What Ange Postecoglou has done to dispel a Celtic myth in recent games

By Euan Davidson

March 8, 2022

Celtic critics across the league would’ve been licking their lips at the schedule Ange Postecoglou had to face over recent weeks.

St Mirren and Livingston in particular were two teams the Celtic boss has struggled against. The Buddies, specifically, managed to keep a hitherto rampant Hoops side goalless in Paisley at the end of 2021. Livingston, well – that’s its own story.

For Rangers fans, and miscellaneous others wanting Celtic to fall, this looked like it might be the time. After all, Ange Postecoglou has no Plan B, right? Against teams who are stuffy, refuse to go forward in numbers and flood the 18-yard box, there just wouldn’t be a way past, right? The prevailing myth was that Ange had to change, or we’d come unstuck in games like these.

Photo by Ian MacNicol/Getty Images

Wrong. Very wrong.

And in particular against Livingston, it wasn’t about changing, it was about persisting with what worked. Ange’s team selection have a lot of folk worried, especially with the absence of Giorgos Giakoumakis in the attack. There was a man, after all, who had the physical tools to cope with a low block. Maeda just hasn’t done it.

Except, Maeda played a huge role in both wins. His relentless pressing, his ability to exploit space and his ability from close range helped a great deal in both games. With the pace and invention of Abada and Jota on either side, the Japanese striker answered more than a few critics. We went small against two physically imposing teams, and used pace and guile.

It worked, big time.

The Celtic support shines again as Ange’s men move one step closer to glory

The Celtic support shines again as Ange’s men move one step closer to glory
67 Hail Hail (Youtube)

Ange Postecoglou has made no concessions as Celtic boss

It would’ve been entirely natural, against opposition like St Mirren and Livingston, for Ange Postecoglou to change it up, tactically. Perhaps football “orthodoxy” would support this; facing two teams we’ve dropped points against because we just couldn’t find a way past them, or were wasteful against.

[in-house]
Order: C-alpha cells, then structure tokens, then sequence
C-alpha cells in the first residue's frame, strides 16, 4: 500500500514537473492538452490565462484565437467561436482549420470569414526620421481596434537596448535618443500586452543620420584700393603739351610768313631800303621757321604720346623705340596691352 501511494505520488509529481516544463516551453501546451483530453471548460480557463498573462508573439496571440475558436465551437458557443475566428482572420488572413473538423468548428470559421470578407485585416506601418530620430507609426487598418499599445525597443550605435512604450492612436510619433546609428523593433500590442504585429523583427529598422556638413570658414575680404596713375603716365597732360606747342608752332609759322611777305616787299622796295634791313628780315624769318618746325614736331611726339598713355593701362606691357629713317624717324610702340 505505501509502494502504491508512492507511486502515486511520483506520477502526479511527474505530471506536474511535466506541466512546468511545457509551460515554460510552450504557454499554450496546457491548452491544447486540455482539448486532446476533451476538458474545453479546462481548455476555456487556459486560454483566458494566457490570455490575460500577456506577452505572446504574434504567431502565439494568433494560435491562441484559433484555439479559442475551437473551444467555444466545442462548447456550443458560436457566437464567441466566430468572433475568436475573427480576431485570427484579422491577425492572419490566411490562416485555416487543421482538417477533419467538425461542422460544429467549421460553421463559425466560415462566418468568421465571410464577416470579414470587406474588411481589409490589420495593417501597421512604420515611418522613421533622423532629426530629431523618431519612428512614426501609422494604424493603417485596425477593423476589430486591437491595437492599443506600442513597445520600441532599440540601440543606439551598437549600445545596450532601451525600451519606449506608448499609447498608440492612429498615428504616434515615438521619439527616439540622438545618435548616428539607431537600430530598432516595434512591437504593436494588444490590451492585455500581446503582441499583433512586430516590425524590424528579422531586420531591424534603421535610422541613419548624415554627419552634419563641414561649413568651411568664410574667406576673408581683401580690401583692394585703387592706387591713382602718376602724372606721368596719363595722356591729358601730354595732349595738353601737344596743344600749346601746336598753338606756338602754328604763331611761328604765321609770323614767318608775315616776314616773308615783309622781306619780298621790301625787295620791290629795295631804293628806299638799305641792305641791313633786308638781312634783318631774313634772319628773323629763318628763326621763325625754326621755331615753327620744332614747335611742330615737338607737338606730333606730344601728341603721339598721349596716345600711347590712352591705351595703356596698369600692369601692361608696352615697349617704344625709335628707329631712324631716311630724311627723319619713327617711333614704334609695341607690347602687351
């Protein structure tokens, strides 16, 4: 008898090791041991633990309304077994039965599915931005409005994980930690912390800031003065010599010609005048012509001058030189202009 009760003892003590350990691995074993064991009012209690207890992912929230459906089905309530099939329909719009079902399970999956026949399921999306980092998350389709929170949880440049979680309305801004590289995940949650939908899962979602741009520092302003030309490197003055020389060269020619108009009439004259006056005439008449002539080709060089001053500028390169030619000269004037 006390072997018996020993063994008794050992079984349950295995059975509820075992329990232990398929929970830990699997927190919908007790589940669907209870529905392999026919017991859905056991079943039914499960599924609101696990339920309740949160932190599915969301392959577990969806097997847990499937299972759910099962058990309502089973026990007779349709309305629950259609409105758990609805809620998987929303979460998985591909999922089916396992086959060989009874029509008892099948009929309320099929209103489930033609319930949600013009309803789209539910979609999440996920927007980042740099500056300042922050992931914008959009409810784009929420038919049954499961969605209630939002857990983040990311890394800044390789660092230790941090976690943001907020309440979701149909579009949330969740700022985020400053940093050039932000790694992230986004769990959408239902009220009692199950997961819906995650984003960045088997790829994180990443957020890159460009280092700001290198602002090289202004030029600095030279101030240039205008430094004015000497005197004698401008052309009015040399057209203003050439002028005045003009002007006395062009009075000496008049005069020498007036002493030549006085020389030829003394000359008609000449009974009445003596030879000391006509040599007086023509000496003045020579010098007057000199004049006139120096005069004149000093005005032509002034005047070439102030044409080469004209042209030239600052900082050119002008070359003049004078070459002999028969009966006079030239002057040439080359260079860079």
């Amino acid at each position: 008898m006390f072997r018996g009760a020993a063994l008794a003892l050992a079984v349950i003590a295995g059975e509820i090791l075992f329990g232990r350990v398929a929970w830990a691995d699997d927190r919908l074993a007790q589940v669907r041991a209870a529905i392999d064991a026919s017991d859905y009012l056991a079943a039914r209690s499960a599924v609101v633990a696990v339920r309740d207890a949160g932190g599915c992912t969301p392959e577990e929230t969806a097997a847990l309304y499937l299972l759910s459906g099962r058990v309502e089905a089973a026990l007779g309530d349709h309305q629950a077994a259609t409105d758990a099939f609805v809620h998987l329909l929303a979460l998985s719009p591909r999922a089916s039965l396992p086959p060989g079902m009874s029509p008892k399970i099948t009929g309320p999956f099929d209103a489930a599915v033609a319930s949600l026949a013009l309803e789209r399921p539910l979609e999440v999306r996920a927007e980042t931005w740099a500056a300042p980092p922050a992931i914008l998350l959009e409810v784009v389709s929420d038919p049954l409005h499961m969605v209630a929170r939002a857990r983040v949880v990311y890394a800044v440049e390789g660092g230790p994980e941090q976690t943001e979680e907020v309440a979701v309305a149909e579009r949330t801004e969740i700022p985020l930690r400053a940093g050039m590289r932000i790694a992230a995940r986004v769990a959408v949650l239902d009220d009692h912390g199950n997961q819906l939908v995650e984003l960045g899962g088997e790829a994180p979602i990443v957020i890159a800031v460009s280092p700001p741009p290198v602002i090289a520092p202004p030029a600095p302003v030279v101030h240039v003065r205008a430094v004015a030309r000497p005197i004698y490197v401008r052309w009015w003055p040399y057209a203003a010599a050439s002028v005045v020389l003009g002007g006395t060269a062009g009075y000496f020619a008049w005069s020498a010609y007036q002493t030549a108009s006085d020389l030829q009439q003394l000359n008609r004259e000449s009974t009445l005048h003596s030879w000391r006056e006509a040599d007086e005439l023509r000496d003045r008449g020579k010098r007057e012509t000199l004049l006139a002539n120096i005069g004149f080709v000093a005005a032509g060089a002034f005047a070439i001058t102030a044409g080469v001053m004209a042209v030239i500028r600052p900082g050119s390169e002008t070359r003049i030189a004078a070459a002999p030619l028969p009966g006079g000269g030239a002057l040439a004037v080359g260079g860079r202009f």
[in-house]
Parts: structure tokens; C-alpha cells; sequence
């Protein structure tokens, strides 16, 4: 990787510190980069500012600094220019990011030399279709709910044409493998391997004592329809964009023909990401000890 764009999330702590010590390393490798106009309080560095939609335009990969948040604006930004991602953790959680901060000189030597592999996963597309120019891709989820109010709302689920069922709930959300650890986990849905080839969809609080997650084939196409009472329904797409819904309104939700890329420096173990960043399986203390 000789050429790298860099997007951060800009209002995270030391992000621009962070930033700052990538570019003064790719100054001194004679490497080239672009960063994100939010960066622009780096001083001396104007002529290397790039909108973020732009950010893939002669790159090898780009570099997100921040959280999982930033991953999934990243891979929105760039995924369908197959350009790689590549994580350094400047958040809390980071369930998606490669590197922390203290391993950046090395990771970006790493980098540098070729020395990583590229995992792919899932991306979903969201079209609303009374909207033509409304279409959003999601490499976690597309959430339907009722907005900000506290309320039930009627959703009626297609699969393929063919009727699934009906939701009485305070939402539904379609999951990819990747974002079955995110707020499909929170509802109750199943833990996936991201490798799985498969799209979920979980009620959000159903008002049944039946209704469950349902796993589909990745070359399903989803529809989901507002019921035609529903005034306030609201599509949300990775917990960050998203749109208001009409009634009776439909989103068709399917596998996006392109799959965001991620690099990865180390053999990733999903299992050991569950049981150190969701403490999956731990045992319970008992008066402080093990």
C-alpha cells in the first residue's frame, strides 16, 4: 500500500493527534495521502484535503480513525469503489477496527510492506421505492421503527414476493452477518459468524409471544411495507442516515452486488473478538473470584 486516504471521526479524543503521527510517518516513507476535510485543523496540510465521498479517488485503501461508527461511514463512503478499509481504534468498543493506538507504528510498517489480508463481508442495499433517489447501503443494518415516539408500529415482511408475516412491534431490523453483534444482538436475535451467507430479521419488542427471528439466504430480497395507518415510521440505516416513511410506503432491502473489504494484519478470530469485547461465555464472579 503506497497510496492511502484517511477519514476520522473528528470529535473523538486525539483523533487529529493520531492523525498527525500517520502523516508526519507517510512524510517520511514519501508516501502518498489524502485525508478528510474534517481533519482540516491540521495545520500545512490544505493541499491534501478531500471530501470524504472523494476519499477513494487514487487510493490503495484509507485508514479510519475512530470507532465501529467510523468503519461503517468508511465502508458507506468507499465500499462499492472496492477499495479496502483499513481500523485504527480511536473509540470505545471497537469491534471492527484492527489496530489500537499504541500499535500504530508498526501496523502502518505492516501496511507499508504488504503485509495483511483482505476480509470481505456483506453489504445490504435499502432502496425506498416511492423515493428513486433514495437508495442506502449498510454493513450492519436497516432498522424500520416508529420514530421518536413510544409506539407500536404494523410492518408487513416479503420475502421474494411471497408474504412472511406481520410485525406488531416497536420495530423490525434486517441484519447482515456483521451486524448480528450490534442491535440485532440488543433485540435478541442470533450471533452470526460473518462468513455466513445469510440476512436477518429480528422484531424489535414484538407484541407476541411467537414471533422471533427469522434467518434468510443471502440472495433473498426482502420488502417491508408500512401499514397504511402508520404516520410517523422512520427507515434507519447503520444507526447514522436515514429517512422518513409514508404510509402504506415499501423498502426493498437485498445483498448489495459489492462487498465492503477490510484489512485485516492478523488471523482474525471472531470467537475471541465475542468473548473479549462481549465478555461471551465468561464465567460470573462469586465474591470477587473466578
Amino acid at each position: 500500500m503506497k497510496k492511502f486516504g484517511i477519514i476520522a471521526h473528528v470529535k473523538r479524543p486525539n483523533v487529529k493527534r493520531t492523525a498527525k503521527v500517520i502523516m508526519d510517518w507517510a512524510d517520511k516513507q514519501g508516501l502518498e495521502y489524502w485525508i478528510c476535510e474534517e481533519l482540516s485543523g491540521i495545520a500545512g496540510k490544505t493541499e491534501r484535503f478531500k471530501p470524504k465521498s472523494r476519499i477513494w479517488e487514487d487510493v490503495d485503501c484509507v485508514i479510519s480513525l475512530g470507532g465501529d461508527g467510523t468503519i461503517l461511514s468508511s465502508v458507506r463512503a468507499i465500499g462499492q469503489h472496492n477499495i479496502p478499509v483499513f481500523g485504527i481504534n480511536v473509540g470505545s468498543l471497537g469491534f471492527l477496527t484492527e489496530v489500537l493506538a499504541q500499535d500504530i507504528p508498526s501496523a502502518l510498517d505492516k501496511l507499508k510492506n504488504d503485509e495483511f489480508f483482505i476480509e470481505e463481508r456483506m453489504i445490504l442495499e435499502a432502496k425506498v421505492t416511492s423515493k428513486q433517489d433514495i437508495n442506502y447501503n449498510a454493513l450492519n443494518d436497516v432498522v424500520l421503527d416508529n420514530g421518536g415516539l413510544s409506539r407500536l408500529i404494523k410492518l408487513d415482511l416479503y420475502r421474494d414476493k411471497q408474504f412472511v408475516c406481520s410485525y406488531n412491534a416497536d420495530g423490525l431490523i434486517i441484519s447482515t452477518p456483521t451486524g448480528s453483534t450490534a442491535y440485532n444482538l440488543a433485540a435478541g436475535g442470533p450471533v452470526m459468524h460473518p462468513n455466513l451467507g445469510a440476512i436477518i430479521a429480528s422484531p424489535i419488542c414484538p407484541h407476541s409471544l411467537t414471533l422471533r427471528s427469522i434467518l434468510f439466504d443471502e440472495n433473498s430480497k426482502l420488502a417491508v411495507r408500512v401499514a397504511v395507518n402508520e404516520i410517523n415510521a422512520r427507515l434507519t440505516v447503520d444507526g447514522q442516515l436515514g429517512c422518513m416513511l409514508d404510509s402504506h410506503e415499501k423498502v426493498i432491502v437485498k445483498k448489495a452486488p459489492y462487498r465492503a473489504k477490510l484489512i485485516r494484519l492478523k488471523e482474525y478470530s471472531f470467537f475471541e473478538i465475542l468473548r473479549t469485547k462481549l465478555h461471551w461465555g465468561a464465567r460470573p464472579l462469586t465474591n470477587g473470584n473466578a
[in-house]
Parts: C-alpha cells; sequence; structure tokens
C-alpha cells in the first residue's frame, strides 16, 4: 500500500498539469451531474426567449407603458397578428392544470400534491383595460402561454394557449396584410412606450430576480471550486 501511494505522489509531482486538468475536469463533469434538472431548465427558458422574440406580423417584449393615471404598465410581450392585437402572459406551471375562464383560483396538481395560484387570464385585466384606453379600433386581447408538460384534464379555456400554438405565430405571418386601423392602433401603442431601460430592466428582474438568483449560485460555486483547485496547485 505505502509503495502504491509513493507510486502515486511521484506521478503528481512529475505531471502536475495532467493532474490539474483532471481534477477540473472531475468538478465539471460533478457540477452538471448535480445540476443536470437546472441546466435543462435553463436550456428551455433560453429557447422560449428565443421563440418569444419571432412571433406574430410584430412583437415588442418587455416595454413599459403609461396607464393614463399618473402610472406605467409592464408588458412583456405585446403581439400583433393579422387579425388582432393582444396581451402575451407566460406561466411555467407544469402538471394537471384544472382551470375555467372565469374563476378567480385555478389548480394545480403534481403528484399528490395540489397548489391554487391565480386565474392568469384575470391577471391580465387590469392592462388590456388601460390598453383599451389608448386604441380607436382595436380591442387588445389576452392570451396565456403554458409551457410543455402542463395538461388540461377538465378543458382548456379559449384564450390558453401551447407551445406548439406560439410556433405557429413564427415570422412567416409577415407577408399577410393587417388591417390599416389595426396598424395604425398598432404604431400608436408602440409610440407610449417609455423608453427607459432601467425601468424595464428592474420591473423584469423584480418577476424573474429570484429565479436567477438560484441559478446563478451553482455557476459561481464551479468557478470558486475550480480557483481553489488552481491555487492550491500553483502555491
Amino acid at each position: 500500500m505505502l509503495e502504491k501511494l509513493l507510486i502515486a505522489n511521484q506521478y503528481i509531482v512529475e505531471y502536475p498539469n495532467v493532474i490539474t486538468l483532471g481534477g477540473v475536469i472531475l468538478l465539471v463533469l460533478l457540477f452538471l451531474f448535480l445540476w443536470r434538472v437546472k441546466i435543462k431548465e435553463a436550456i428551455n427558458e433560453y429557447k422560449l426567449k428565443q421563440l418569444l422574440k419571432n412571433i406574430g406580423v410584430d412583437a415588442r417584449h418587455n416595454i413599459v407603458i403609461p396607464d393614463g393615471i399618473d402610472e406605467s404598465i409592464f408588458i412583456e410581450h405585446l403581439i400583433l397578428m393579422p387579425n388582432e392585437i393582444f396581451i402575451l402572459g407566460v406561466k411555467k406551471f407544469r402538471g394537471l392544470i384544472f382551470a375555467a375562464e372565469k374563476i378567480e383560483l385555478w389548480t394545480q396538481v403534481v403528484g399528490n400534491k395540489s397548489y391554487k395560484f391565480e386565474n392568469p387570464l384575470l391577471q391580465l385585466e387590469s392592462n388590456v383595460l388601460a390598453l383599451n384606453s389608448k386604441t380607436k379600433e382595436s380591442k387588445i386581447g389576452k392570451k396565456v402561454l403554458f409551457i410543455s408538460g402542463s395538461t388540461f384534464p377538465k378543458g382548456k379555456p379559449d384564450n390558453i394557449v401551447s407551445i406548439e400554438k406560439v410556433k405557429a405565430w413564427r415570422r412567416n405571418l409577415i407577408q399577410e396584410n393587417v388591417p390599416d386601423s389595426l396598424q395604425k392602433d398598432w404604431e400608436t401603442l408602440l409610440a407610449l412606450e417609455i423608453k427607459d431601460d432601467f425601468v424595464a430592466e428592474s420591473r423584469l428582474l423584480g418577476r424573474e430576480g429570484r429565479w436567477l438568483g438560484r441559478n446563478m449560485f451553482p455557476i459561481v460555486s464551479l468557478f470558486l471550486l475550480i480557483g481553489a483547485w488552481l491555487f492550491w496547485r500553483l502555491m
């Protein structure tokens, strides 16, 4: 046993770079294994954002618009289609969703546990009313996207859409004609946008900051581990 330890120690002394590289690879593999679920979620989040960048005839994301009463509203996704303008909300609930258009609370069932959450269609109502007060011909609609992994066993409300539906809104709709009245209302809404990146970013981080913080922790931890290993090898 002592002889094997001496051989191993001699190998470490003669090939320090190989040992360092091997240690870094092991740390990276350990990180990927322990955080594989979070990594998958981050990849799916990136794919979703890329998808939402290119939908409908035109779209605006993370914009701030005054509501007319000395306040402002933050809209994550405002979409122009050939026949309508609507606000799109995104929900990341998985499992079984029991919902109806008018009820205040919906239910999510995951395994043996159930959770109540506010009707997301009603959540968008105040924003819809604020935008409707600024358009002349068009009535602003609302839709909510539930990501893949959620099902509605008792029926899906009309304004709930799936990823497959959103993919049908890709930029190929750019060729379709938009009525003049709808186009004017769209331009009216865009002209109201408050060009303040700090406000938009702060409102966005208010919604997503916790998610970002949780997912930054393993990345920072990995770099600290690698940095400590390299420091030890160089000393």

Why wouldn’t Ange change things? Put tall bodies in the box, try to bypass more imposing defences with lofted transitions of the ball, play more direct?

Well, if anything, he was more determined to use the approach we know works. Take, for example, a game we utterly dominated; Motherwell 0-4 Celtic. In that game, Celtic came out seeking total control, pressed and harried, and made a wave of opportunities. The Hoops had 18 shots on goal, made a ridiculous 521 passes, and ended up with 70% of the possession [Fotmob]. After the confidence of a big win over Rangers, that game was ours from start to finish. No huge shocks.

Against Livingston, Celtic actually created more, and had more of the ball. On this occasion, Celtic had 72% possession, had 24 shots on goal, an an xG of 4.15 [Fotmob]. In the words of Limmy, don’t back down, double down: that’s what Celtic did.

Photo by Ian MacNicol/Getty Images

By emphasising “our” brand of football, Ange Postecoglou is yielding results. Why change for one or two games when there’s a whole culture of playing that the boss is seeking?

As he said very early in the season [Scotsman], “If you are a confirmed vegetarian, you don’t drop into Macca’s just because you are hungry, mate”.

Instead of yielding to narratives about how he should play, Ange Postecoglou dispelled the persistent idea that he’d have to change things up. Instead, Celtic stayed the course.

And we’re still top of the league because of it.

Read more: John Hartson brilliantly takes Celtic rivals off their high horse and puts them in their place